Citizens Begin Reclaiming Coal Country After Decades of Corporate Land Grabs

Across central Appalachia, once-thriving mining communities have been ravaged by the collapse of the coal industry and the flight of jobs from the region. For a region that remains rich in natural resources, Appalachia’s local governments continue to struggle to fund basic services such as housing, education and roads.

One significant factor in the region’s decline is the land. Since the coal industry began its decline, and even beforehand, millions of acres have essentially been removed from the region’s economic production and tax rolls, and nothing has replaced them.

In 1978, a group of citizens from the central Appalachians came together in frustration over what they felt were unjust practices of land ownership and distribution. Strip mining operations used mineral rights to displace people from their homes, and local business were unable to develop the land because it was owned by corporations based in other states. But in those discussions one common theme emerged: not knowing who owned what land and why was a major obstacle when it came to creating a stronger and more diverse Appalachian economy.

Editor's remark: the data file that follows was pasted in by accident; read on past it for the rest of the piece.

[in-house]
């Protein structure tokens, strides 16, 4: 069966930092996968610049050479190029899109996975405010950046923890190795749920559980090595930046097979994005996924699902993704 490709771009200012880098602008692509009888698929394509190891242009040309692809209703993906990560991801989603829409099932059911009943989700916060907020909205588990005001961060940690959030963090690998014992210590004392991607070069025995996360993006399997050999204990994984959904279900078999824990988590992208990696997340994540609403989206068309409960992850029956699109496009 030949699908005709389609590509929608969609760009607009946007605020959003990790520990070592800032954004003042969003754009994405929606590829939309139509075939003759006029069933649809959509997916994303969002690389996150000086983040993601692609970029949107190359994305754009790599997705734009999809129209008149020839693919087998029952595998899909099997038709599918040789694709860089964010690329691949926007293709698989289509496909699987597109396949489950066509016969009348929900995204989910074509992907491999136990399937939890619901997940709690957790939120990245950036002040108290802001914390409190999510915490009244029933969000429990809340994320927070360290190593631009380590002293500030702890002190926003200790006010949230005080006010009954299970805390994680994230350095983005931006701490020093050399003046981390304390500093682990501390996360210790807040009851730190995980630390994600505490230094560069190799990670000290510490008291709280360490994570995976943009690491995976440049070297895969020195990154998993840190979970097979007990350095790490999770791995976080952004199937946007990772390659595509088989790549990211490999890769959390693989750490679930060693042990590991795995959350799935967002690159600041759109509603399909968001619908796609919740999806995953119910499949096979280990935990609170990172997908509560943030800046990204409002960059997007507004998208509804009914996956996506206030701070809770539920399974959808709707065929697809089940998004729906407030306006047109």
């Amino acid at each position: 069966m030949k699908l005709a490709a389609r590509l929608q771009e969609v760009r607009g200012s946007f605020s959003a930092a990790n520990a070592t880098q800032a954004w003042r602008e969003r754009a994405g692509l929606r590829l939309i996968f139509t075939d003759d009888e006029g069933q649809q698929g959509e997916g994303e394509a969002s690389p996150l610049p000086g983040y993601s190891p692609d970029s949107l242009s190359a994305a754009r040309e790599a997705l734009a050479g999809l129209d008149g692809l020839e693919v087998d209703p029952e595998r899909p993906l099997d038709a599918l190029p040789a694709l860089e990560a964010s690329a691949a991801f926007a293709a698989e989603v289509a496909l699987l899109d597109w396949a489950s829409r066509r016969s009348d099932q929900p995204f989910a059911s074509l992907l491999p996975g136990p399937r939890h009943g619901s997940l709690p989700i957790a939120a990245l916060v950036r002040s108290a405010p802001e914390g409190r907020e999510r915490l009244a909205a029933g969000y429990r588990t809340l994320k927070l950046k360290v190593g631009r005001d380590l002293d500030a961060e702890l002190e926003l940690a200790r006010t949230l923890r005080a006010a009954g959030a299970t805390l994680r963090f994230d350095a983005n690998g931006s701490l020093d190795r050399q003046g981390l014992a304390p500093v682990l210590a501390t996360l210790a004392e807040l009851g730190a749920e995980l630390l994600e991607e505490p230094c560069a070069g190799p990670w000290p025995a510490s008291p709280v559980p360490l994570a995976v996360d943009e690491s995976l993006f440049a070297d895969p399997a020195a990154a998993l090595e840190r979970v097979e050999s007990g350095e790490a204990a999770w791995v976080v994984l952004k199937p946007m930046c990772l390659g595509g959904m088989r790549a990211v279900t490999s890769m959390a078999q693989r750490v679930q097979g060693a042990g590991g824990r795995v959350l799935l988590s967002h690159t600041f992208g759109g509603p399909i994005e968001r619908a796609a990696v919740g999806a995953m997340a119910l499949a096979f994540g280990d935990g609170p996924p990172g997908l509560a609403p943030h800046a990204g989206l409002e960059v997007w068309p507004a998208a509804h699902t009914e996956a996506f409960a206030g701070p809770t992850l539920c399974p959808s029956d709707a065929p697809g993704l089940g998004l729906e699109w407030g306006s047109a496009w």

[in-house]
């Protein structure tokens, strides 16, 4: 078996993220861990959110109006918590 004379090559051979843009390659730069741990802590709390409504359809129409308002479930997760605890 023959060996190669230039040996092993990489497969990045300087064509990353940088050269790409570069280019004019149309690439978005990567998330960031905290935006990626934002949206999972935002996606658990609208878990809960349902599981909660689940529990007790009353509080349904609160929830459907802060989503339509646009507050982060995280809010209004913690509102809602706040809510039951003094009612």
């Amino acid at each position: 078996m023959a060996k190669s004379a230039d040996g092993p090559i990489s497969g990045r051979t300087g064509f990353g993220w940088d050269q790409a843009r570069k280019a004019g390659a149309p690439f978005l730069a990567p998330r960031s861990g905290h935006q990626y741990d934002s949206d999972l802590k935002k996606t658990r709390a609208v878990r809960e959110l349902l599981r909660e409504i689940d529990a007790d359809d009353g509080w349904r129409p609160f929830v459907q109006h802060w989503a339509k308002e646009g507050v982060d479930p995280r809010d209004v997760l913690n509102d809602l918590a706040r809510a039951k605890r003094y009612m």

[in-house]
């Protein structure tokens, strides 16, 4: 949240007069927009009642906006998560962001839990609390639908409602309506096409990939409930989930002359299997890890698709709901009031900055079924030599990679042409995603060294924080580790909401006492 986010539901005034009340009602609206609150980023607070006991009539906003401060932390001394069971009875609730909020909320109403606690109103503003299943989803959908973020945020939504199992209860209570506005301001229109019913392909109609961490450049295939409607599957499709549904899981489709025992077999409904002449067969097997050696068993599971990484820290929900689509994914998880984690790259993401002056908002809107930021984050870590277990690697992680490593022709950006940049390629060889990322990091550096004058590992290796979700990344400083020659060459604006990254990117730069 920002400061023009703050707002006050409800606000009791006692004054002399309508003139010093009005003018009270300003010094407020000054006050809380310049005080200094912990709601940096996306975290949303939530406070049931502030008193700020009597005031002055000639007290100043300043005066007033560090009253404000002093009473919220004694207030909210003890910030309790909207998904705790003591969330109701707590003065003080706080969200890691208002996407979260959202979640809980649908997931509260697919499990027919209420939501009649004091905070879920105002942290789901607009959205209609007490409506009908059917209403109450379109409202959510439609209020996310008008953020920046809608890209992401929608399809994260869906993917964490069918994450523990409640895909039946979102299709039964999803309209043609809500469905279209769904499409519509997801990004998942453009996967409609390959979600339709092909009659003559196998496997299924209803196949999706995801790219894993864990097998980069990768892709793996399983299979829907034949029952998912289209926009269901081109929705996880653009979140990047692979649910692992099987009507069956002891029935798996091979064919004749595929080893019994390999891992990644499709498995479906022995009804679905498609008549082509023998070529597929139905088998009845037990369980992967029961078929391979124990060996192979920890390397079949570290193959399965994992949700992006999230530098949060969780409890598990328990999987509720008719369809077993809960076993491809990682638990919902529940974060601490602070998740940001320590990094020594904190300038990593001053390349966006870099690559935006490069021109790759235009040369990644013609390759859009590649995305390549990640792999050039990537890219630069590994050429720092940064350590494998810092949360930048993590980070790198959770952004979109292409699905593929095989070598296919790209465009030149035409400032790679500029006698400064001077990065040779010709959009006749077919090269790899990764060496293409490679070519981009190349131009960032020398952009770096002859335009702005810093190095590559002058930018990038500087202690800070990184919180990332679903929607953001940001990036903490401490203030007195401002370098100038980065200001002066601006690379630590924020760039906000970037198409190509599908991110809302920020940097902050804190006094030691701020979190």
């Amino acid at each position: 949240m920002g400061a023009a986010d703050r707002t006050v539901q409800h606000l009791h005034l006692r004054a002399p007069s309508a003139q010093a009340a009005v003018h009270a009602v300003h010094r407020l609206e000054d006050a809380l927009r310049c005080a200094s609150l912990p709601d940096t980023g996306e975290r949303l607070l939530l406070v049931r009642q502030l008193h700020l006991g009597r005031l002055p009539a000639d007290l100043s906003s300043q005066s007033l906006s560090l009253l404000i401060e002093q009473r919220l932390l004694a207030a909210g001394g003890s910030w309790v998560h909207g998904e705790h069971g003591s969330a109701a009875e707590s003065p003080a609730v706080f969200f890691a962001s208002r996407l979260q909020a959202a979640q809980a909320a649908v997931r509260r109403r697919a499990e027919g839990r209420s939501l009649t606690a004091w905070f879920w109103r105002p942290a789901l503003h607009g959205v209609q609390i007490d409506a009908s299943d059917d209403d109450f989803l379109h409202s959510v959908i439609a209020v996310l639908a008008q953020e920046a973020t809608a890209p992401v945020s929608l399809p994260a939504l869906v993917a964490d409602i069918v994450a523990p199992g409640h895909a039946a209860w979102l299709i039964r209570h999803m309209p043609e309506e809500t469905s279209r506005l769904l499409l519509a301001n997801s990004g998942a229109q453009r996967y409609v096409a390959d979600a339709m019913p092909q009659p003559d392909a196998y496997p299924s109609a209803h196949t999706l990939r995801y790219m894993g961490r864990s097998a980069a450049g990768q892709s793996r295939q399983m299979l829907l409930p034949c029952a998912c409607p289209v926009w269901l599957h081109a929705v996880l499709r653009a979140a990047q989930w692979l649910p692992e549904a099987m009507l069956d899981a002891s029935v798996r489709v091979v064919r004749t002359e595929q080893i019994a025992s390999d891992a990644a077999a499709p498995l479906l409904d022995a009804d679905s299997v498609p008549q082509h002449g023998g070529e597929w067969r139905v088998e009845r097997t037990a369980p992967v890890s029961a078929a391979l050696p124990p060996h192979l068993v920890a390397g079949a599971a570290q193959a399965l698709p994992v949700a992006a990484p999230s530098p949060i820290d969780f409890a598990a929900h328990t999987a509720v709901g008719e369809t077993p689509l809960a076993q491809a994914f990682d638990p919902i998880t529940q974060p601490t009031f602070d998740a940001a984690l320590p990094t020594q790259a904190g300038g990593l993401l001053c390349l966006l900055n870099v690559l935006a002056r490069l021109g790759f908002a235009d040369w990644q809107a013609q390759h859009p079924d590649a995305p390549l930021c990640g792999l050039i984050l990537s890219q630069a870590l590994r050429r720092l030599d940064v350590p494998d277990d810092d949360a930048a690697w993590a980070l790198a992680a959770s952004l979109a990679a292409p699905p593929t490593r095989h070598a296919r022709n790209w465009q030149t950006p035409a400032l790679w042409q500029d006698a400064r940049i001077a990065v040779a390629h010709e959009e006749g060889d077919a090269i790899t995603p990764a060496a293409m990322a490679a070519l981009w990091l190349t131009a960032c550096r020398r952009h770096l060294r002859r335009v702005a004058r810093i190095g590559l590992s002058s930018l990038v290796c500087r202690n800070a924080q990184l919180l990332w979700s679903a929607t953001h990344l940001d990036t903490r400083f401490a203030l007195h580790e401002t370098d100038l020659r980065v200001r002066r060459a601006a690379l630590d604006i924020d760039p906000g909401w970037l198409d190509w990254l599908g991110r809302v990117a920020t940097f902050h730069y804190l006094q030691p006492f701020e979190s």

Researchers at the Appalachian State University in Boone, North Carolina, and the Highlander Research and Education Center in New Market, Tennessee, assembled a team of more than 60 volunteers to study the land ownership patterns of 80 mountain counties in West Virginia, Virginia, Kentucky, Tennessee, North Carolina, and Alabama. The investigators were activists, researchers, scholars, and citizens who received training in how to examine county property tax records to determine land ownership, the location and value of property owned, and property tax amounts.

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